Miami Dolphins Receiver Albert Wilson Continues Kneeling Protests During National Anthem

Albert Wilson of the Miami Dolphins kneels during the playing of the national anthem prior to the game against the Baltimore Ravens at Hard Rock Stadium on September 8, 2019 in Miami, Florida.
Photo: Michael Reaves (Getty Images)

Three years after Colin Kaepernick first took a knee on the sidelines of a game, Miami Dolphins receiver Albert Wilson took a knee during the national anthem for his team’s season-opening 59-10 loss to the Baltimore Ravens Sunday evening.

The South Florida Sun-Sentinel reports that Wilson took a knee during the anthem before every game last season as well, and had previously said he was doing so in support of his former teammate Kenny Stills. Now that Stills has been traded to the Houston Texans, Wilson has kept up the silent protest on his own, saying he doesn’t “feel like anything has changed.”


“We’re protesting social injustice and police brutality,” Wilson told the Sun-Sentinel. “Things haven’t changed since last year so we’ll continue to protest.”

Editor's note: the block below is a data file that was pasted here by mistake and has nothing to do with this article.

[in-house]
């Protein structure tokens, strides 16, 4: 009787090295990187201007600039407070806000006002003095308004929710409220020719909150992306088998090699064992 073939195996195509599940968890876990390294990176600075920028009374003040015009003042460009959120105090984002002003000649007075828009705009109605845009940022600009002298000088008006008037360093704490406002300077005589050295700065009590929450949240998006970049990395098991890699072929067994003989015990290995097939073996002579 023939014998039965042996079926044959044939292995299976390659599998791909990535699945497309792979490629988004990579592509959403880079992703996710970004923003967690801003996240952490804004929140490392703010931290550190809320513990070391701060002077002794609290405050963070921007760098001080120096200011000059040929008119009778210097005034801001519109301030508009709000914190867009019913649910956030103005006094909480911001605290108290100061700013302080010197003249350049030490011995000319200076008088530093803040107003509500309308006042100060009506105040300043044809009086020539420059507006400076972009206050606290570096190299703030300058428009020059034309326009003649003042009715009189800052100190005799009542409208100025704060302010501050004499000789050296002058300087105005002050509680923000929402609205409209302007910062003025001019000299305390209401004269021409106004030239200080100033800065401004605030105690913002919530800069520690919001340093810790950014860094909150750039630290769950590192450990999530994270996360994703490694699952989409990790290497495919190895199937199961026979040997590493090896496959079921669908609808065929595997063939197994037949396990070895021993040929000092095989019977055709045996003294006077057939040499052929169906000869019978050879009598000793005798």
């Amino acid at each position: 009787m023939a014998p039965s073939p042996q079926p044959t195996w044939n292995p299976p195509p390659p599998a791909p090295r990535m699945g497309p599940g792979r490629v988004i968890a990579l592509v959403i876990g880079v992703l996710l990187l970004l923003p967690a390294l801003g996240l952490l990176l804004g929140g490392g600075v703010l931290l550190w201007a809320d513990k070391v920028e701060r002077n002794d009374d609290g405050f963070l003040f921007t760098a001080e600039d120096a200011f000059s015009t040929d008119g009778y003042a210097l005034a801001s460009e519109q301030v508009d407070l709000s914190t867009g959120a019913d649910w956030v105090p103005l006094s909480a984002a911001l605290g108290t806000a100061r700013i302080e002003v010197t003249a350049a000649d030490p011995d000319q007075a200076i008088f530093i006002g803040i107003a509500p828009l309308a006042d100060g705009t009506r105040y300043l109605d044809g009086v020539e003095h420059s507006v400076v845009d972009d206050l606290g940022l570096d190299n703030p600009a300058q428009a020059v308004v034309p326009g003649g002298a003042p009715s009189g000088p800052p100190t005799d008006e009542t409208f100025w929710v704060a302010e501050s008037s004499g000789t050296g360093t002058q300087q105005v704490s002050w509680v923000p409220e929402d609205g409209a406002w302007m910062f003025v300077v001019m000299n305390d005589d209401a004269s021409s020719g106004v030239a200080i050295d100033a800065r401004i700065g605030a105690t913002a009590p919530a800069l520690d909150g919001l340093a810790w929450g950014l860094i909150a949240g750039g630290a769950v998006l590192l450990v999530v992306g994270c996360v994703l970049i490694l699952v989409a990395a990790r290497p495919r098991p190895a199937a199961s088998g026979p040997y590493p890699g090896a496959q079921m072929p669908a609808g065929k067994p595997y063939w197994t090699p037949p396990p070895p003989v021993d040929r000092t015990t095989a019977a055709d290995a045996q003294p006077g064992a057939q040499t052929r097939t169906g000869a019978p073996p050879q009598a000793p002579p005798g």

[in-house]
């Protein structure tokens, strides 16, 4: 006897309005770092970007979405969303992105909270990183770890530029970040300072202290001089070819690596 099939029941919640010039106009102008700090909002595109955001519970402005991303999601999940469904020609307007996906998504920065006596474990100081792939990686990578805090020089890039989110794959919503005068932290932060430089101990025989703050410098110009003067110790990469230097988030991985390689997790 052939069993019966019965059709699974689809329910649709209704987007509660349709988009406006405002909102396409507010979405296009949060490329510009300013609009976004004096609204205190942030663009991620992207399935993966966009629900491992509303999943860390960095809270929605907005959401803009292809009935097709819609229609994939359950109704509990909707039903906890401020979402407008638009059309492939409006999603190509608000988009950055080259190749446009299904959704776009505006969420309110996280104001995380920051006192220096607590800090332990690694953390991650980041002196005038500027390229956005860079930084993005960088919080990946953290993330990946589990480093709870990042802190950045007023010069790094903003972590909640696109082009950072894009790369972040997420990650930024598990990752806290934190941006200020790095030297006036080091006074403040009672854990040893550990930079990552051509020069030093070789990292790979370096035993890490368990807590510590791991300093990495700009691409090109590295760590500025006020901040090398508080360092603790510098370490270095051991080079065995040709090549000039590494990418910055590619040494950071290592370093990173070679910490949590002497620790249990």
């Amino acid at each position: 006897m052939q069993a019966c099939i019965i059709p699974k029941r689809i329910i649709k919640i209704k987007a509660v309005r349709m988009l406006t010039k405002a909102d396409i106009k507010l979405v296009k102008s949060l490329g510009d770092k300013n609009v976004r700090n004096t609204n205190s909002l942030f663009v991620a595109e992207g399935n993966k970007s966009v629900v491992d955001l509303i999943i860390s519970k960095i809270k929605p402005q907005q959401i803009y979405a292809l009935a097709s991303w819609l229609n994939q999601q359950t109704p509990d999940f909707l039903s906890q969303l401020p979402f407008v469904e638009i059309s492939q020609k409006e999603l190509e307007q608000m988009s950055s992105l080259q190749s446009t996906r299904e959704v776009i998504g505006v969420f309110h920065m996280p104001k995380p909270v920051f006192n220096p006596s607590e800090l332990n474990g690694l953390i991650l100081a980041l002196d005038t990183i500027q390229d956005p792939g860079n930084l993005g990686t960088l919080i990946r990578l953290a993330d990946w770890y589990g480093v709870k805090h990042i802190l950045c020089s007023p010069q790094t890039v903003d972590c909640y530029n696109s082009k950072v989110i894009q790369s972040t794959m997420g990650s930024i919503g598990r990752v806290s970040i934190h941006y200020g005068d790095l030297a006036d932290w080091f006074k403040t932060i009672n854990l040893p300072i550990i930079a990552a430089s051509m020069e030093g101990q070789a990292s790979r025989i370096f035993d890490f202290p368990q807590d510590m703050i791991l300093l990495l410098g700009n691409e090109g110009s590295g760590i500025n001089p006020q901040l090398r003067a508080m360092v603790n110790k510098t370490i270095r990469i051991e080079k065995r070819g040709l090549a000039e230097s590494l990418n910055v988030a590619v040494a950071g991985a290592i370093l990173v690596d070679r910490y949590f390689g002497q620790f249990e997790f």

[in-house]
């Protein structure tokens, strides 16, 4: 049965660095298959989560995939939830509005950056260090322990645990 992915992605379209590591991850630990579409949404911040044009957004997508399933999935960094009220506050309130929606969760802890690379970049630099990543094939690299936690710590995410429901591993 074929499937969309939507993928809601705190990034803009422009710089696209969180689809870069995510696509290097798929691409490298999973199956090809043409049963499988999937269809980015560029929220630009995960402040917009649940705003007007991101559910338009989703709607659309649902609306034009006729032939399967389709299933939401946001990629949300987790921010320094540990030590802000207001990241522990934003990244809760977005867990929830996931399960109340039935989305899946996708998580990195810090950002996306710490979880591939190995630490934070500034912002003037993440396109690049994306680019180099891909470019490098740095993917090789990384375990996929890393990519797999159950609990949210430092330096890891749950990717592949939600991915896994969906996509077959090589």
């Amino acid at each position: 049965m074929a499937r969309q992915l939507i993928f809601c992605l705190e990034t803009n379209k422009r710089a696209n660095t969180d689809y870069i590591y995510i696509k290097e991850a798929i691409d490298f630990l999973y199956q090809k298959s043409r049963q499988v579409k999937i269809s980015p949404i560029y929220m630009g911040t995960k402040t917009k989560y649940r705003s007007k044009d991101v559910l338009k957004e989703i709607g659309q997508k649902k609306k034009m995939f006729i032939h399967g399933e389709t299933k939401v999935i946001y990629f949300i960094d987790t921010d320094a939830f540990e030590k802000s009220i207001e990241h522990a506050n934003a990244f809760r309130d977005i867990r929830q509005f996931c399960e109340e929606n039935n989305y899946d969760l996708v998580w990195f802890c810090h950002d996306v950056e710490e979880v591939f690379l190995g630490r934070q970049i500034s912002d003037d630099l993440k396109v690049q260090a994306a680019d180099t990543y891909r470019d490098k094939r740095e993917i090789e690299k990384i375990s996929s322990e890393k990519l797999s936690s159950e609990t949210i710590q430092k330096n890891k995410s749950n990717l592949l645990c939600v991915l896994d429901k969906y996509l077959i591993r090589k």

Although Dolphins owner Steve Ross has expressed concerns over the kneeling protests being potential distractions from the game, since 2016 he has given his players the freedom to kneel during the playing of the national anthem. This is in contrast to other team owners—Jerry Jones of the Dallas Cowboys for example—who have explicitly said their players may not kneel during the anthem. Ross came under fire this summer after the Washington Post reported he hosted a pricey Trump re-election fundraiser. Stills rightfully called Ross out for the fundraiser, and the backlash reached a point where many called for the boycott of Equinox and Soul Cycle gyms, both of which Ross owns.

Wilson also has the support of his coach, Brian Flores, a black and Hispanic man who grew up in New York and said he has been on the receiving end of police policies that negatively impact black men.

“Quite honestly, they’re bringing attention to my story. So, let’s talk about that. I’m the son of immigrants. I’m black. I grew up poor. I grew up in New York during the stop-and-frisk era, so I’ve been stopped because I fit a description before. So everything these guys have protested, I’ve lived it. I’ve experienced it,” Flores told the Sun-Sentinel during the preseason.


“I applaud those guys, how [they] protest. Whether it’s Kaepernick, or Eric Reid, or Kenny, I applaud those guys. I told Kenny that in our meeting, in front of our entire team.”

Share This Story

Get our newsletter

About the author

Monique Judge

News Editor for The Root. I said what I said. Period.